In order to guide our lesson today, I will place the question "How do scientists decide what to investigate?"
After the students gather at the community area, I will ask them to share some of the things they are wondering about the crayfish. As they speak, I will jot their responses in question form on the board.
After we have 4-5 questions on the board, I will explain to them that what they just did is what all scientists do before they investigate or experiment…they wonder and write those wonderings into testable questions (SP1).
Next, I will display a graphic organizer and explain that this document will help us prepare for our investigations.
In order to engage the students in this activity I will say, "I have noticed that every time we observe our crayfish, everyone gets really excited about what the crayfish are doing, or how they behave. Even your wonderings on the board are about how crayfish behave."
Today, we will develop our questions so we can investigate what makes crayfish behave in certain ways.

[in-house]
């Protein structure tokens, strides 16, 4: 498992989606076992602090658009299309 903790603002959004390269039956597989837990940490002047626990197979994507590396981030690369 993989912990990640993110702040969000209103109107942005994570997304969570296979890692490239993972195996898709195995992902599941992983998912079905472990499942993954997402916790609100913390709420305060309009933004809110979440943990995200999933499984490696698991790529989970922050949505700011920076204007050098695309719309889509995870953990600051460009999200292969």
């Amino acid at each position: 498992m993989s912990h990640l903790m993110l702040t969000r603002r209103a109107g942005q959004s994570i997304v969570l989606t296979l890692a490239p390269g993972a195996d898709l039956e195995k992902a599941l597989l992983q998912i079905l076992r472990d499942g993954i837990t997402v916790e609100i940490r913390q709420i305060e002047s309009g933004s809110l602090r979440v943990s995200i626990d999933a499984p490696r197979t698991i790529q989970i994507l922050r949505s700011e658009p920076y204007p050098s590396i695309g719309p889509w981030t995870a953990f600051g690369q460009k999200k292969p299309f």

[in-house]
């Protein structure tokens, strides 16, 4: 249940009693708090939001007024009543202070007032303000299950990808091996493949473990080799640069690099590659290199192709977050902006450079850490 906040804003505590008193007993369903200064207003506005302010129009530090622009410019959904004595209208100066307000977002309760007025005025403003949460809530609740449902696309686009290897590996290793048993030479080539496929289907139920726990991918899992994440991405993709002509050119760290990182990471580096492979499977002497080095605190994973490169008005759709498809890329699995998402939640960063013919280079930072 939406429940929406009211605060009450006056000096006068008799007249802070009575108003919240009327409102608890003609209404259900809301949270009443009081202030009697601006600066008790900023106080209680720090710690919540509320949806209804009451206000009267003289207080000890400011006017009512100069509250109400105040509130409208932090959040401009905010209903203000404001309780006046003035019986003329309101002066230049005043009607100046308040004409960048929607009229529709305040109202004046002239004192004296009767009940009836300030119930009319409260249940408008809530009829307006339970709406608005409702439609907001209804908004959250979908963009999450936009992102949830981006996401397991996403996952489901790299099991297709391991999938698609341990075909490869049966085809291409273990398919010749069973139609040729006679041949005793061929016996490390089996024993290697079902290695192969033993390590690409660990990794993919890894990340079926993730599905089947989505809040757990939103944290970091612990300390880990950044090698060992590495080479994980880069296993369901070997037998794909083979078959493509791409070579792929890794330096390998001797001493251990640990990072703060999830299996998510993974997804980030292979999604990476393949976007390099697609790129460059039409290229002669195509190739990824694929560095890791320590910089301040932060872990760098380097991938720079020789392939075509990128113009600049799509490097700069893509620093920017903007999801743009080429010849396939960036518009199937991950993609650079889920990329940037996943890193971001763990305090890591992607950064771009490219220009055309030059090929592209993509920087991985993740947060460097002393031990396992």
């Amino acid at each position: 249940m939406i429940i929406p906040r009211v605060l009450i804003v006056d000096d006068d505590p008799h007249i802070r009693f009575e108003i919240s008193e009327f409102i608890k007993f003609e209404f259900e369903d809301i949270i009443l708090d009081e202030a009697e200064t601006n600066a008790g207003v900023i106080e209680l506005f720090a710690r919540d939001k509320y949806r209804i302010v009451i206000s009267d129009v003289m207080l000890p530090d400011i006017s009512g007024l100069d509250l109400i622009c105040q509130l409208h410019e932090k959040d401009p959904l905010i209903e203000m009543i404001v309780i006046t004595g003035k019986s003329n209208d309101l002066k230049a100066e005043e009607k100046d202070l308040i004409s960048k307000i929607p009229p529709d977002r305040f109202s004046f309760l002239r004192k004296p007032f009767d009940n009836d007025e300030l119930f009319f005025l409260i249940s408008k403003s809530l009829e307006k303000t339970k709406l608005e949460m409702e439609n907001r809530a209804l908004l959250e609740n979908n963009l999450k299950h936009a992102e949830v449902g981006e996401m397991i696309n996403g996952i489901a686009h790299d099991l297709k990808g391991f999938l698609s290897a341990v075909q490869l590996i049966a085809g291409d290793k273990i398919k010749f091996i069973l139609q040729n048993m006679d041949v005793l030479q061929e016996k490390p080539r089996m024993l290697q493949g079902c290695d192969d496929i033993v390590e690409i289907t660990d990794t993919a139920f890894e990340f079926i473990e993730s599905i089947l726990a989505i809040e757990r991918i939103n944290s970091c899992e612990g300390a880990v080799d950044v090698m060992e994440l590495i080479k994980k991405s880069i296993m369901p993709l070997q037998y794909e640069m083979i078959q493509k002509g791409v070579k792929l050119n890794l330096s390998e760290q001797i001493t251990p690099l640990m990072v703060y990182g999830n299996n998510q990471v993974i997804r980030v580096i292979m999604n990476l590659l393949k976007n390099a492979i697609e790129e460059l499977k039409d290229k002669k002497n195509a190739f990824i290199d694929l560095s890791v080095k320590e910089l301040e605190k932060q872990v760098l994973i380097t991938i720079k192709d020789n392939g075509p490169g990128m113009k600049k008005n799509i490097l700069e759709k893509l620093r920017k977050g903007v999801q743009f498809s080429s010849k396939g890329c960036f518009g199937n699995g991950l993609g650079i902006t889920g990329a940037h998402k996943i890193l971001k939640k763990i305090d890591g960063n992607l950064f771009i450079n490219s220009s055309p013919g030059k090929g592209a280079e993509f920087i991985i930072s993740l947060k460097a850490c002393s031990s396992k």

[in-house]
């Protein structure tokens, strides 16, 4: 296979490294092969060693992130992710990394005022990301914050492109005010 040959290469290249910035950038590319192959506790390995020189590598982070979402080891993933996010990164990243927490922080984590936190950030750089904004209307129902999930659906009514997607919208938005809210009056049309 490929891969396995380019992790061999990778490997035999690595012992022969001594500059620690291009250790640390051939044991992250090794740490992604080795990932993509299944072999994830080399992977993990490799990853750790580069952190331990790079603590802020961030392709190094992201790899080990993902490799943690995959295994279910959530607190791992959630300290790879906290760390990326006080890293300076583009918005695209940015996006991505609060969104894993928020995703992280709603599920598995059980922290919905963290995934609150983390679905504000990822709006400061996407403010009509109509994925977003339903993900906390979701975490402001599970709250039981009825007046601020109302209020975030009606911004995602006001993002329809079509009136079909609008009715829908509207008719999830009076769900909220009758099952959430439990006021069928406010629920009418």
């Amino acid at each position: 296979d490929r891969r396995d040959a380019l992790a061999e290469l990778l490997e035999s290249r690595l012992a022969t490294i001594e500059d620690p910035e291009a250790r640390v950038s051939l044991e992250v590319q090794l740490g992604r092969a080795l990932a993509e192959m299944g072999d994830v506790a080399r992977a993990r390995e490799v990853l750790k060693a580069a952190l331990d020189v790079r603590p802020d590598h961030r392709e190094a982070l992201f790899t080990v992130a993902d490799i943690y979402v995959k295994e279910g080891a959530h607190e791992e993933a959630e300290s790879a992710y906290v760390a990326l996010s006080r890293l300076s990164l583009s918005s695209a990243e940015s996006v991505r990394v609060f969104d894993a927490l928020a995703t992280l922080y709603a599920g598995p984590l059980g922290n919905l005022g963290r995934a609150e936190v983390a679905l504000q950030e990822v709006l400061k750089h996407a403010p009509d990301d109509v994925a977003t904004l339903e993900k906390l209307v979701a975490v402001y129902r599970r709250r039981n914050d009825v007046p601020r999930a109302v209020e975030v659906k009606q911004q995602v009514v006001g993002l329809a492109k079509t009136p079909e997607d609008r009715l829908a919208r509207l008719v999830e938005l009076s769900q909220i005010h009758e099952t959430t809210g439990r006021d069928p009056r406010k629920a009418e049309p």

Finally, I will model writing their questions from the board on the graphic organizer. However, I will tell the students we will NOT fill in all of the question forms and ask them why they think we will leave some open.
If they don't come up with it, I will explain that sometimes when we collect data during an investigations, it causes us to question more and we will leave space for that on our forms.
As students work, I will circulate and insert helpful phrasing, question their next steps, and help them to organize their thoughts.
In this clip, you will hear my student grapple with how to investigate his well phrased question.
In order to help the students develop as communicators and questioners, I will have them trade their papers with each other in order to review and edit. In doing this, students may be made aware of investigations they are interested in, as well as having the opportunity to compose well structured questions.